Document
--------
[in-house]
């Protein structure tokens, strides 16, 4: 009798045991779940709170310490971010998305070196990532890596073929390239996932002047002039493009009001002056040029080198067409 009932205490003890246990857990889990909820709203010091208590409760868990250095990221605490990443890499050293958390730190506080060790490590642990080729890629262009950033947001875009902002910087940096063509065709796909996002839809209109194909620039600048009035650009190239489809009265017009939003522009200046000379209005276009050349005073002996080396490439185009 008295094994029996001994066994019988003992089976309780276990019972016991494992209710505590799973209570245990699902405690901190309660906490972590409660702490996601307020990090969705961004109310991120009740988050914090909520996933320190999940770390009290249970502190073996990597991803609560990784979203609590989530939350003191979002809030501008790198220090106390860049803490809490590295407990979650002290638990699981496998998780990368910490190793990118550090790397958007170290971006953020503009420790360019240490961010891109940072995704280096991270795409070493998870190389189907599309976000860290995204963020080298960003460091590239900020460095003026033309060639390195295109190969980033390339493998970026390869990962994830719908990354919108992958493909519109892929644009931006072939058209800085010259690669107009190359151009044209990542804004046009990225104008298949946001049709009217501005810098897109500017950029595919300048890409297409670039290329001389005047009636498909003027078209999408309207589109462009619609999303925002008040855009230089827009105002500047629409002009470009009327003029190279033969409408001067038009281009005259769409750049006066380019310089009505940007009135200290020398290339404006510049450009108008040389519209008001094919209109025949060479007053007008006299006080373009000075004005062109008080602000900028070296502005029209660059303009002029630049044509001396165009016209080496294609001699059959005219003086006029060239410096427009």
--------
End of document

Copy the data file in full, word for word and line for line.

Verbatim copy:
[in-house]
């Protein structure tokens, strides 16, 4: 009798045991779940709170310490971010998305070196990532890596073929390239996932002047002039493009009001002056040029080198067409 009932205490003890246990857990889990909820709203010091208590409760868990250095990221605490990443890499050293958390730190506080060790490590642990080729890629262009950033947001875009902002910087940096063509065709796909996002839809209109194909620039600048009035650009190239489809009265017009939003522009200046000379209005276009050349005073002996080396490439185009 008295094994029996001994066994019988003992089976309780276990019972016991494992209710505590799973209570245990699902405690901190309660906490972590409660702490996601307020990090969705961004109310991120009740988050914090909520996933320190999940770390009290249970502190073996990597991803609560990784979203609590989530939350003191979002809030501008790198220090106390860049803490809490590295407990979650002290638990699981496998998780990368910490190793990118550090790397958007170290971006953020503009420790360019240490961010891109940072995704280096991270795409070493998870190389189907599309976000860290995204963020080298960003460091590239900020460095003026033309060639390195295109190969980033390339493998970026390869990962994830719908990354919108992958493909519109892929644009931006072939058209800085010259690669107009190359151009044209990542804004046009990225104008298949946001049709009217501005810098897109500017950029595919300048890409297409670039290329001389005047009636498909003027078209999408309207589109462009619609999303925002008040855009230089827009105002500047629409002009470009009327003029190279033969409408001067038009281009005259769409750049006066380019310089009505940007009135200290020398290339404006510049450009108008040389519209008001094919209109025949060479007053007008006299006080373009000075004005062109008080602000900028070296502005029209660059303009002029630049044509001396165009016209080496294609001699059959005219003086006029060239410096427009």